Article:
Amazon Prime Air drones crash in UK: over 100 layoffs in ‘dysfunctional’ project
It looked like a Pixar movie. The traditional courier was no longer (so) necessary, and instead of guys on motorcycles or vans those who would deliver the packages at home would be drones. Drones flying in harmony everywhere.
That was Amazon’s dream, but things don’t seem to be going well. It is what at least happens in the United Kingdom, where the project of Amazon Prime Air has a complicated future. There have been more than 100 layoffs and employees talk about how the project was “collapsing internally” and was “dysfunctional.”
Myths and realities of a project that has not just taken off
Five years ago Amazon talked about how the tests began delivery of parcels in the UK using drones. The thing seemed to be looking good and Amazon did not stop innovating. It even created a curious self-destruct system to prevent that if a drone fell, it would harm the civilian population.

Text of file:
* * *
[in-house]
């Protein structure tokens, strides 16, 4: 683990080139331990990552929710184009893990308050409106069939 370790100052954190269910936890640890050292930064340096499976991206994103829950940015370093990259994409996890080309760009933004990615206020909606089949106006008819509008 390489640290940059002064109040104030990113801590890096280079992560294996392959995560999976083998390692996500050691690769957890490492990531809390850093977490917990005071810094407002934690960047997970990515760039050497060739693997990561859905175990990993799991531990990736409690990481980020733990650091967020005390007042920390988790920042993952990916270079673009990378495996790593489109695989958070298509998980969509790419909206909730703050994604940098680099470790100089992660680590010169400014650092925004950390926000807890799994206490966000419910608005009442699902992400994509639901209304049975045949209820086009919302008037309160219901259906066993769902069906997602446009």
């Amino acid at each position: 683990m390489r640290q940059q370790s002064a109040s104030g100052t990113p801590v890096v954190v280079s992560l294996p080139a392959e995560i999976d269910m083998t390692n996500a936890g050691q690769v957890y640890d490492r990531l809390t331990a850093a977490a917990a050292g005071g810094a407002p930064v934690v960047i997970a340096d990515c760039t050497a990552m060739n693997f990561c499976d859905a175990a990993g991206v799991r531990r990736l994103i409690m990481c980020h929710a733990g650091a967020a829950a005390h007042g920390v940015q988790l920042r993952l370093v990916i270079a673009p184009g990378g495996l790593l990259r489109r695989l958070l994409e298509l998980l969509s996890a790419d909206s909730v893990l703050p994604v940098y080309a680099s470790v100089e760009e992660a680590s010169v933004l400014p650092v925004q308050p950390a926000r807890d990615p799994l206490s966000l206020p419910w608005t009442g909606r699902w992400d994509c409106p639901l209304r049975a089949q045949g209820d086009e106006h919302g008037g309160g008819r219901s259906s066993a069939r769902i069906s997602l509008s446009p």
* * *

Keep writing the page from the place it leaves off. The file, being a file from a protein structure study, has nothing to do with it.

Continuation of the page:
However, for some time now, the news about the revolutionary message of sending packages has been dispersing. We learned two years ago that Amazon had developed a new version of the messenger drone of the company that was also strengthened in its artificial intelligence systems, but since then the project has hardly seemed to advance.
In conversations with Wired UK, some anonymous employees have confirmed that Amazon has laid off more than 100 of the Amazon Prime Air project staff there, but in addition “dozens” of positions have been transferred to other projects.
The project began to enter a dangerous phase in late 2019, when employee and manager rotations became frequent. Stress – an employee recounted how he had three different bosses in a month – and chaos seemed to take over a project that tried to solve problems with threats in the air (birds) and the recognition of land surfaces.
To this problem was added that of some drones that they were getting heavier (about 27 kg) and that they had to land (or stay very close to the ground) to deposit the package, something that complicated things a lot compared to staying at a certain height and simply “dropping” the packages.
Technical and management problems – with managers “disconnected from reality”, according to those interviewed employees – have led to the project being classified as “dysfunctional”. For those employees the dream of drone messaging “will never take off”.
Via | Wired UK